Thursday, December 10, 2015


     I would love to write a eulogy expressing the sheer amount of love I have for and inspiration I derive from the incredible musical statement that is Nirvana. I would love to exalt them for the impact they are, even upon youth today (who may, I might add, not interpret the message as horribly as the generation from whom the music sprung). But I refuse to. The words I have for this amazingly influential band are far too many to keep it that superficial. 

     I remember I first began listening to Nirvana when I was twelve years old. In December of 2009, to be exact. My parents had just bought me what is to this very day still my most prized possession: my very first guitar.

     There are no words, dear reader, with which I can even begin to describe the impact that that guitar would come to have on my life.

     It was beautiful. ... to me anyways. From a more third-person point of view, in all honesty, it was a piece of shit. It was a Fender Stratocaster (typical right?). It had a jet-black paint job with a glossy protective layer of lacquer finish over the wood. The pick guard was a reflective, pearly white color, complete with three pick-ups, a 5-way selector switch, a volume dial, two tone dials, a whammy bar, and a string-through bridge. The brand-new strings felt so amazing on my (at the time) smooth fingertips. The fretboard was a dark rosewood, and felt so right to my left hand, like a was born to hold that one particular guitar... Complete with a small Fender Squier amp, a crappy little amp cable, a piece-of-shit strap that couldn't even really hold the guitar's weight, and a nice, convenient little pack of spare picks. The entire package, guitar and all, was only like $120. Definitely not top-notch quality, but... it worked. It was functional enough and efficient enough to learn on. And to me, it was the most gorgeous, most amazing thing in the entire world. 

     Over what is now 6 years of playing guitar, what skills I have developed were, for the most part, self-taught. However, for a short time (about a maybe 2-month long span, if that), I did take guitar lessons at the same shop that my parents had bought the guitar from.

     That guitar changed my life, and those few lessons opened up a whole new world.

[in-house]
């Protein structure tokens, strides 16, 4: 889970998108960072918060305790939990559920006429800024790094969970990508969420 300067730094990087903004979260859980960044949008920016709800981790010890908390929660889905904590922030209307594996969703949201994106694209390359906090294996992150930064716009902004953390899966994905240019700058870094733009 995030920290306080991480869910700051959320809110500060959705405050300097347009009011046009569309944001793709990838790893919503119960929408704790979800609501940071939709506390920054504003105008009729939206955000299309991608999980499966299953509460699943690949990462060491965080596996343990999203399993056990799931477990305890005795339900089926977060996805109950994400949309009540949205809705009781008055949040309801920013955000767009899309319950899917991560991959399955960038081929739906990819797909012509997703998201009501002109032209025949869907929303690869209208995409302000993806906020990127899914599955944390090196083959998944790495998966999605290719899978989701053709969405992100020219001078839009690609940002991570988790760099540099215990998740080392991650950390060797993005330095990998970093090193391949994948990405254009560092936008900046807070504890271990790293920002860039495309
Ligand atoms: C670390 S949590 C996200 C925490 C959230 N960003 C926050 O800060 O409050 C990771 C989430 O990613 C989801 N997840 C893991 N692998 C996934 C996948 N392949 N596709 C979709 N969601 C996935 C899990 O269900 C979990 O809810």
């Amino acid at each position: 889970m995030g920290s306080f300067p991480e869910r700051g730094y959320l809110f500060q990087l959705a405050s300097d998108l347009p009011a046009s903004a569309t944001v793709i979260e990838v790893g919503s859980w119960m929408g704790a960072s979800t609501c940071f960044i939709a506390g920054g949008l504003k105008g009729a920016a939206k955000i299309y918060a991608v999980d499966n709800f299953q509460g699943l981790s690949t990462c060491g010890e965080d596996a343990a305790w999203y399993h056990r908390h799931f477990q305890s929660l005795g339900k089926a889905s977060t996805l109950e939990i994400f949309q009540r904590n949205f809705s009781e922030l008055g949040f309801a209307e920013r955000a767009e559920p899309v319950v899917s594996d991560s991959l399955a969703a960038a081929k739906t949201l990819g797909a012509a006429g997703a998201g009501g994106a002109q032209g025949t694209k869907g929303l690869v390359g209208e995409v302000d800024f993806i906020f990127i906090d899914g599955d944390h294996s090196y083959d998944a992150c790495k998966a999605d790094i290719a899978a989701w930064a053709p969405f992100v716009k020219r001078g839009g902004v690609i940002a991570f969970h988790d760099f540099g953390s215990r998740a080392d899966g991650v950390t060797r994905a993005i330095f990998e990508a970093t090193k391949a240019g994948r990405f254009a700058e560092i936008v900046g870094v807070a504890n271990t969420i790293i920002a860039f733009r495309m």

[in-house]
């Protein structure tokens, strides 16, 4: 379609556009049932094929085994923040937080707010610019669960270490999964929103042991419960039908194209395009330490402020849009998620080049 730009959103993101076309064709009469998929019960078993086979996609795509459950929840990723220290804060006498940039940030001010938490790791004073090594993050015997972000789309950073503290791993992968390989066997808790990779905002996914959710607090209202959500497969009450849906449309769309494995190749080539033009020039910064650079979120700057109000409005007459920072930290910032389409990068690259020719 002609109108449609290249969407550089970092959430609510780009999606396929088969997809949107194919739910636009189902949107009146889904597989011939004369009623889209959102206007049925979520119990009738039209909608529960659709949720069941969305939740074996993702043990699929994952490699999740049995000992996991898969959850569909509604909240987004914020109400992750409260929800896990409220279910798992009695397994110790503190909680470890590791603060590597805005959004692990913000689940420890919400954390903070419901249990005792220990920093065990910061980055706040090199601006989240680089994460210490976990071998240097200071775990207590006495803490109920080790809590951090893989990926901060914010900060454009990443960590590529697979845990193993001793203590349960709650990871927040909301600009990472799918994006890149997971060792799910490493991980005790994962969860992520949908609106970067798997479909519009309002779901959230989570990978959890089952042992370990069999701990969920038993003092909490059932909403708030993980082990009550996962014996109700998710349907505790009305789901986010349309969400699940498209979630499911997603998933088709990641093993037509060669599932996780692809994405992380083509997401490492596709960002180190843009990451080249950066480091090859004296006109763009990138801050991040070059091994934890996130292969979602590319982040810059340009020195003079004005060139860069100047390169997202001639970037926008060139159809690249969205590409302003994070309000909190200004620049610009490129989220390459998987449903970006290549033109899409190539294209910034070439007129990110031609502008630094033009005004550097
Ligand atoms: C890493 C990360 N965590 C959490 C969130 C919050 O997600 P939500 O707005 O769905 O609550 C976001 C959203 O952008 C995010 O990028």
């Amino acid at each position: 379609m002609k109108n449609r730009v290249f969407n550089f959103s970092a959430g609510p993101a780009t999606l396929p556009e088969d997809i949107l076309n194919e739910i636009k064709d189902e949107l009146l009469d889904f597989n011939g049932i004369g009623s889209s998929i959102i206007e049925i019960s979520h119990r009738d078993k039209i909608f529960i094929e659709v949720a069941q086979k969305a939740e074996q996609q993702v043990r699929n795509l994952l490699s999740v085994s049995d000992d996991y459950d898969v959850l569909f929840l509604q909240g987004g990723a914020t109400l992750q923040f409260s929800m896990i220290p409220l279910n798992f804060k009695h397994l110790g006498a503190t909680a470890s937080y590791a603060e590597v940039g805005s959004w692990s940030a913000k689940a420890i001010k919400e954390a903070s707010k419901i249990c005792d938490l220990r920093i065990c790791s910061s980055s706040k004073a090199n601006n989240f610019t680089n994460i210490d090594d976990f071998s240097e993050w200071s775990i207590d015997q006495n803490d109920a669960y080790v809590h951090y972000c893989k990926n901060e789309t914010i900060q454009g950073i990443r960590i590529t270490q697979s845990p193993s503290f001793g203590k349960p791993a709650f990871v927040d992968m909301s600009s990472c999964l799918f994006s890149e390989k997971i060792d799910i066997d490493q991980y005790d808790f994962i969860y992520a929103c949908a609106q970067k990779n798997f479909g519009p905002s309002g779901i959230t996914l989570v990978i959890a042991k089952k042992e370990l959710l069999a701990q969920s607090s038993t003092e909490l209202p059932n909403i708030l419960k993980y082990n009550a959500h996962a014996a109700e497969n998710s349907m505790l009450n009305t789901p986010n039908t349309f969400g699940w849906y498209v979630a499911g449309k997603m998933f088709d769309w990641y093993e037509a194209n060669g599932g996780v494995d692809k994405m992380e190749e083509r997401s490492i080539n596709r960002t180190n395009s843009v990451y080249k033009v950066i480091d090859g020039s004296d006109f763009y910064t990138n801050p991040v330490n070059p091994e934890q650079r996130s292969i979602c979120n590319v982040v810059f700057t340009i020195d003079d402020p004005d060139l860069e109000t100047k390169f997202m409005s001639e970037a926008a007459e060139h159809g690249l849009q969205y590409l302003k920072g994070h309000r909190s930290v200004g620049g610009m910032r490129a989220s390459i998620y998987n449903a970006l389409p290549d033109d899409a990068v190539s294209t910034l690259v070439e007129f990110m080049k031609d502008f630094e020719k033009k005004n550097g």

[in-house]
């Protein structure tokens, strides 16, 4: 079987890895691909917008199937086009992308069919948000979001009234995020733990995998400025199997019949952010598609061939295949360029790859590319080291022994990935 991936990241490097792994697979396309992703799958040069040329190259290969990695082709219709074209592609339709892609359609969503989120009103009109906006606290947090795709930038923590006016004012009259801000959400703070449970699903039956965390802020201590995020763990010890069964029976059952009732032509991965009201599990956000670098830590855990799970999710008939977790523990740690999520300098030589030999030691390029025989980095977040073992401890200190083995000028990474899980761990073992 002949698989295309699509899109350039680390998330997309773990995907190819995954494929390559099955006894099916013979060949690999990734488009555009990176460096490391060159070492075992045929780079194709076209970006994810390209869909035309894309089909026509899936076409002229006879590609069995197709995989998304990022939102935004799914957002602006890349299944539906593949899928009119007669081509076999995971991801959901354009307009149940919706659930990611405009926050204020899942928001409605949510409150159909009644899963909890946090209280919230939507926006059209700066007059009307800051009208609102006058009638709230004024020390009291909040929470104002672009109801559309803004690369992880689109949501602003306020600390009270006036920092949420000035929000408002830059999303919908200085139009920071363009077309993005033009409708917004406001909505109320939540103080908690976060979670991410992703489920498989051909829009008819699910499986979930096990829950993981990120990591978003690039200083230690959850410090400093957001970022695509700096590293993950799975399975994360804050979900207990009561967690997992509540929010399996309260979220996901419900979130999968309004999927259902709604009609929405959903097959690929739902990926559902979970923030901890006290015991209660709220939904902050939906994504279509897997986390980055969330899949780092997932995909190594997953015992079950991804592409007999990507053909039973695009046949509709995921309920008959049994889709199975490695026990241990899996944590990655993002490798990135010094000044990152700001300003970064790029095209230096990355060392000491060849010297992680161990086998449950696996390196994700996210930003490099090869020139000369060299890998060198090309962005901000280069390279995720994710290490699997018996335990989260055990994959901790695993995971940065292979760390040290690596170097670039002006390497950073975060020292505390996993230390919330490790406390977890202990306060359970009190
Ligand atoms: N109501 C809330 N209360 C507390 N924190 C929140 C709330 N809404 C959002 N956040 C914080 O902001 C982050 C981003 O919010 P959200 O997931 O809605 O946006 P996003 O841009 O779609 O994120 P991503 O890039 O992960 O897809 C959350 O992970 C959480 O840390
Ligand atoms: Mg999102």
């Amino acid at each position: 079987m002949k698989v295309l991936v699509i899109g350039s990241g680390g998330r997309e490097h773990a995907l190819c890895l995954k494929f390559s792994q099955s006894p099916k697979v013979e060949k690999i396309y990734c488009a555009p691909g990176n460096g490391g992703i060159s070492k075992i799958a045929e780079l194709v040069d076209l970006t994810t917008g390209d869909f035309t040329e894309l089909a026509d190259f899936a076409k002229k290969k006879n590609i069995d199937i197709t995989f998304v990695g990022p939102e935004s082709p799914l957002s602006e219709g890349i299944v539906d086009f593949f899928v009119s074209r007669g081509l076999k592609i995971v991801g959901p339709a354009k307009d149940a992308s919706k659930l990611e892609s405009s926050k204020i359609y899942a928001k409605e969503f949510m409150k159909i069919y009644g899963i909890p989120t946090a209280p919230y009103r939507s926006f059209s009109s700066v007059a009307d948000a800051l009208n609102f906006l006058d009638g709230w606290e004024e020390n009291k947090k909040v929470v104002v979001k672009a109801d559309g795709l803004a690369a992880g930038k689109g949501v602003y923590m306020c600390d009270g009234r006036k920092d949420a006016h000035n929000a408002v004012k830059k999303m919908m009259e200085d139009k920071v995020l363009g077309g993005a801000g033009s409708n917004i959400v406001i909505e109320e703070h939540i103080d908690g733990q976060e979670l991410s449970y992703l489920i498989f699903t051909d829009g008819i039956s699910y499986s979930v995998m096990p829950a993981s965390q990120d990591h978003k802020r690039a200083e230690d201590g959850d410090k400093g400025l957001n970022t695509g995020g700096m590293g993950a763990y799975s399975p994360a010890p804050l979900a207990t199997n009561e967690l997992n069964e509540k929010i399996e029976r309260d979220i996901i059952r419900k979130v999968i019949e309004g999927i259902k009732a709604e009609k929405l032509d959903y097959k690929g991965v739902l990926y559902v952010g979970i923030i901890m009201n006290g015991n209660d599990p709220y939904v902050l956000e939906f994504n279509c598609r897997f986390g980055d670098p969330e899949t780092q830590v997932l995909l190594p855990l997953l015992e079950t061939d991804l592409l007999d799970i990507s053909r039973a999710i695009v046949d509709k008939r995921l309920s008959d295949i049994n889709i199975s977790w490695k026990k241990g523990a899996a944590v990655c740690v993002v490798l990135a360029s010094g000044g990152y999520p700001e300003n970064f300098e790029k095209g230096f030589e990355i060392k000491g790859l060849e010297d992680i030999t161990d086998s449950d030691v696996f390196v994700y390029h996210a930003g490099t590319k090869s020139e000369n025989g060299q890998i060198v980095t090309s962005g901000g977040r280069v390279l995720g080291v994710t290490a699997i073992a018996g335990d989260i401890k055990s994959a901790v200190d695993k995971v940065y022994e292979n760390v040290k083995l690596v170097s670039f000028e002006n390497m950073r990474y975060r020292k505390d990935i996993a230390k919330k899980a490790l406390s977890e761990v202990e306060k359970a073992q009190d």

Before I got that guitar and began learning how to play it, I was just like every other 12-year-old on the face of the fucking planet. I listened to the stupid, shitty, talent-absent music that played on the radio's modern pop stations, under the delusion that it was good music. Don't get me wrong-- some of it was. ... occasionally. ... rarely. You know, like they'd occasionally play a good Kings of Leon song or something. But most of it was the early synthetic bullshit that now permeates our radio stations. But I didn't really know the difference-- I made the subconscious decision that (unfortunately) most adolescents make without even realizing it: I just assumed that, just because it was on the radio, it was pretty much the only good music around.

     Like I said. Those guitar lessons opened up a whole new world for me.

     Suddenly all these amazing, beautiful, unique, history-changing music was thrown at me from all directions, artists and bands that I had never even heard of, but were apparently "the real deal." Random names were brought up by my guitar tutors whenever they referenced "the good shit"-- Pearl Jam, Stone Temple Pilots, Primus, Weezer, Foo Fighters, Soundgarden, Red Hot Chili Peppers, Collective Soul, The Cranberries, Incubus, Bush, Green Day, The Offspring, Live, Creed, The Killers, Evanescence, 3 Doors Down, Metallica, MDC, Dead Kennedys, Bad Brains, The Dicks, Sublime, Chevelle, Cracker, Hootie and the Blowfish, Dave Matthews Band, Donots, Smashing Pumpkins, Guns n' Roses, Smash Mouth, Alice in Chains... and some of them I knew I had heard before. Being born in '97, I remembered hearing some of those names on the radio as a toddler, vaguely. Very vaguely. I remembered my mom and dad listening to them sometimes, saying that it was the music that they listened to as teenagers. But I had never really gotten into it. It was a whole new world.

     My experience with Nirvana began with one of those original guitar lessons that started it all. I was really making progress well for a beginner, and several of my tutors had already complimented me various times for my quick learning skills. I had progressed through tuning, reading tabs, and playing single notes, and now my teachers wanted to show me how to play something called "power chords." Apparently, these power chords showed up a lot in some kind of 90's music style that was called "alternative," or "grunge" or "punk."